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CASE NO. 1922 CRB-2-93-12
COMPENSATION REVIEW BOARD
WORKERS’ COMPENSATION COMMISSION
MAY 12, 1995
CNA INSURANCE COMPANIES
The claimant was represented by Nathan J. Shafner, Esq., O’Brien, Shafner, Stuart, Kelly & Morris, P. C., 475 Bridge St., P. O. Drawer 929, Groton, CT 06340.
The respondents were represented by Cori-Lynn S. Webber, Esq., Law Offices of Grant H. Miller, Jr., 29 South Main St., Suite 310N, West Hartford, CT 06107-2445.
This Petition for Review from the December 13, 1993 Finding and Award of the Commissioner acting for the Second District was heard December 2, 1994 before a Compensation Review Board panel consisting of the Commission Chairman Jesse M. Frankl and Commissioners Angelo L. dos Santos and Nancy A. Brouillet.
JESSE M. FRANKL, CHAIRMAN. The respondents have petitioned for review from the December 13, 1993 Finding and Award of the Commissioner for the Second District. They argue on appeal that the commissioner improperly awarded the claimant benefits under § 31-308a C.G.S. because the claimant voluntarily left the work force to attend college. We affirm the trial commissioner’s decision.
The claimant suffered a compensable injury to his lumbar spine on October 10, 1991, for which he was paid a five percent permanent partial impairment award pursuant to a voluntary agreement approved on November 1, 1993. The claimant’s permanency award expired on July 20, 1993, after which he began receiving § 31-308a discretionary benefits. At the time of his injury, the claimant was employed as an installer by the respondent, and was concurrently employed as a maintenance worker by the Fairlawn Convalescent Home and as a counselor by the TVCCA. Because of his back injury, the claimant was advised to refrain from further work as an installer by his treating physician and by an independent medical examiner.
In October 1992, the claimant began working light duty at the Stonington Institute as a health aide. He also continued his employment with the TVCCA. The claimant’s application for vocational rehabilitation through the Division of Workers’ Rehabilitation (DWR) was granted soon afterward, specifically for an Associates Degree program in Drug and Alcohol Counseling at Mohegan Community College. The claimant has received no financial benefits from DWR since he began that program in September 1993. He did reduce his work hours once he began classes because of his need to study and go to school, which the respondents contend prevents him from being entitled to § 31-308a benefits. The commissioner found, however, that the claimant was entitled to § 31-308a benefits at the reduced rate of $175.00 per week while attending school. The respondents have appealed from that decision.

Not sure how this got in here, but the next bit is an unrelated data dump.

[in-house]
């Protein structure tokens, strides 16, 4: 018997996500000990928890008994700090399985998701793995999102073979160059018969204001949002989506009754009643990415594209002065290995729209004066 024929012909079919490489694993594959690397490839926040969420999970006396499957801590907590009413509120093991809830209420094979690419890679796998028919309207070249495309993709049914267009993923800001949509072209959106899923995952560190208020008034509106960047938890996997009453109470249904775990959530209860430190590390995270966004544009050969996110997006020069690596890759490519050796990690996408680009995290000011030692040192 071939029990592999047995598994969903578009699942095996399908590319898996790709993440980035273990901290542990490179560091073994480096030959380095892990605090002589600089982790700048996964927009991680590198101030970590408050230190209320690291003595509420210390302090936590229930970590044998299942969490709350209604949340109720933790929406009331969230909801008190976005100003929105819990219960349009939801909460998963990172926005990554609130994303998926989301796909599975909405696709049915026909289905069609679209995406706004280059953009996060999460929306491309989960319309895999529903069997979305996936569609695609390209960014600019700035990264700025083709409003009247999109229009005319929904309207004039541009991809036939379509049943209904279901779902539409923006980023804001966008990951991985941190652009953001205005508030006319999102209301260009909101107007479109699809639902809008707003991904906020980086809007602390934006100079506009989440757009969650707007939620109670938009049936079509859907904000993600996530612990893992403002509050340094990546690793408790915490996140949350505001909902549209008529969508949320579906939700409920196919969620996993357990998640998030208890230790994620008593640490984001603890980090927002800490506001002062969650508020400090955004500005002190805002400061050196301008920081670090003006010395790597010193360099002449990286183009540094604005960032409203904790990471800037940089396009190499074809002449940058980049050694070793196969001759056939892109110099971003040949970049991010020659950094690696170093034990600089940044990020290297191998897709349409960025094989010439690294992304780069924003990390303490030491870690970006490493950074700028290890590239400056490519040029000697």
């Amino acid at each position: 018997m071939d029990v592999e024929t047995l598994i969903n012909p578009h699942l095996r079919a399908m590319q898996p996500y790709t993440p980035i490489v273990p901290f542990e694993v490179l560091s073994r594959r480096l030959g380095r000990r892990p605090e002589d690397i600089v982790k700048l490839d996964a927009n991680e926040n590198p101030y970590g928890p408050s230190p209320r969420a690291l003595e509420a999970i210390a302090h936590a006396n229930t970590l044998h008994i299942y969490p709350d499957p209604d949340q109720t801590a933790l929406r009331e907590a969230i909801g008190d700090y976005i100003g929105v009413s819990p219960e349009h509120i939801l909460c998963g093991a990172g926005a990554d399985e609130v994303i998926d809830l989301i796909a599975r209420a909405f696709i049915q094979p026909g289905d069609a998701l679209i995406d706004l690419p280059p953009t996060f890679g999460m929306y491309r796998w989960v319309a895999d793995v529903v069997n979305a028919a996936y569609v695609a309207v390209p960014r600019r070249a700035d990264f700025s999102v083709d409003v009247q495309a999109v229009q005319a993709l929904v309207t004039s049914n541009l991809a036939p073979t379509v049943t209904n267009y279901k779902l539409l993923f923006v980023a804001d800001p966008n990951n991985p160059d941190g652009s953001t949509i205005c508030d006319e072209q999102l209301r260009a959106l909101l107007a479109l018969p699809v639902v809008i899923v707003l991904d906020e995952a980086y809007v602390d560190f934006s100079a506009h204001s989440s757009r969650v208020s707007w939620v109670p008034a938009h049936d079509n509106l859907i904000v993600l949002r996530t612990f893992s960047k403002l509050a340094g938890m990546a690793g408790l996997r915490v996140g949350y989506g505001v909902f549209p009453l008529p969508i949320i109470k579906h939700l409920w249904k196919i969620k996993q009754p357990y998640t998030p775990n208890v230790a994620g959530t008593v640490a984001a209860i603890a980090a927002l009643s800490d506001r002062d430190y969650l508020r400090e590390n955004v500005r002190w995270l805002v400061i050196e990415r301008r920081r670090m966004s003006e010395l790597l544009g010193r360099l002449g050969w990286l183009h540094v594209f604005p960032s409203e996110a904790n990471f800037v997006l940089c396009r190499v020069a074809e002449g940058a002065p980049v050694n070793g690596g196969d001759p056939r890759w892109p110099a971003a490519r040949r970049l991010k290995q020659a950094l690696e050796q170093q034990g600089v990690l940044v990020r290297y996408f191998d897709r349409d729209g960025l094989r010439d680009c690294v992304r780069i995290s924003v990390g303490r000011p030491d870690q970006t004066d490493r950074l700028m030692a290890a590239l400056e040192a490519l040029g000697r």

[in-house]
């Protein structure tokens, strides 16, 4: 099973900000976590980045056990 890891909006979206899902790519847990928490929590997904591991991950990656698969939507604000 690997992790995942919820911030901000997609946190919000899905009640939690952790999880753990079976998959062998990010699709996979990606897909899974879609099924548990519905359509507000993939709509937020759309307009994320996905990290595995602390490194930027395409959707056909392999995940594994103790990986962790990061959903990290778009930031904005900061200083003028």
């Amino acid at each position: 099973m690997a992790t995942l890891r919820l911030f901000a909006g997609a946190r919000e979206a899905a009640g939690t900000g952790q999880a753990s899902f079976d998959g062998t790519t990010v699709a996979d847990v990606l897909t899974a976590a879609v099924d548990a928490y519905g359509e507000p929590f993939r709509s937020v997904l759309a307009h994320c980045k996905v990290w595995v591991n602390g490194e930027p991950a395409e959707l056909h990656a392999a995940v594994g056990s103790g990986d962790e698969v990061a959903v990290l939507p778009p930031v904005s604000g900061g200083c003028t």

The respondents argue that § 31-308a does not give a commissioner authority to award discretionary benefits to a claimant who has voluntarily left the work force to return to school. That section provides a commissioner with discretion to award additional compensation benefits based on the difference between the wages currently earned by an employee in the same position that the injured employee was in prior to his injury and “the weekly amount which such employee will probably be able to earn thereafter, . . . to be determined by the commissioner based on the nature and extent of the injury, the training, education and experience of the employee, the availability of work for persons with such physical condition and at the employee’s age . . . .” The respondents argue that the statute on its face does not apply to a claimant receiving schooling, as that section is meant for claimants who are working to their full capacity, yet still make less than they would have had they not been injured.
When a claimant’s earning capacity has been adversely affected by a work-related injury, a commissioner has discretion to award benefits to the claimant under § 31-308a. Wrighten v. Burns International Security, 1659 CRB-2-93-2 (decided March 10, 1995). This discretion is not completely unfettered, however. O’Connor v. United Parcel Service, 1741 CRB-4-93-5 (decided March 30, 1995); Burgos v. United Technologies/Sikorsky Aircraft Division, 12 Conn. Workers’ Comp. Rev. Op. 204, 207, 1441 CRB-4-92-6 (March 15, 1994). “Generally, the requirements of proof in a claim for Sec. 31-308a C.G.S. discretionary benefits will contain some of the elements of a Sec. 31-308 (a) C.G.S. claim along with the pure factual determinations allocated to the trial commissioner and considered discretionary regarding the loss of claimant’s earning capacity vis-à-vis claimant’s age, physical incapacities, work restrictions, nature of injury, etc.” Lageux v. Rene Dry Wall Co., Inc., 9 Conn. Workers’ Comp. Rev. Op. 177, 180, 876 CRD-6-89-6 (Aug. 13, 1991).
In Fortin v. State of Connecticut, 2 Conn. Workers’ Comp. Rev. Op. 116, 138 CRD-6-82 (Jan. 14, 1985), this Board determined that a partially incapacitated nurse who had been disabled from her usual and customary work and who had not found other employment was entitled to § 31-308(a) temporary partial disability benefits during the period of her voluntary enrollment in a full-time college course. Id., 117. “Although claimant took herself out of the job market by attending college to enhance her word skills, her diminished earning capacity continued and she was entitled to continuing benefits as found by the Commissioner.” Id.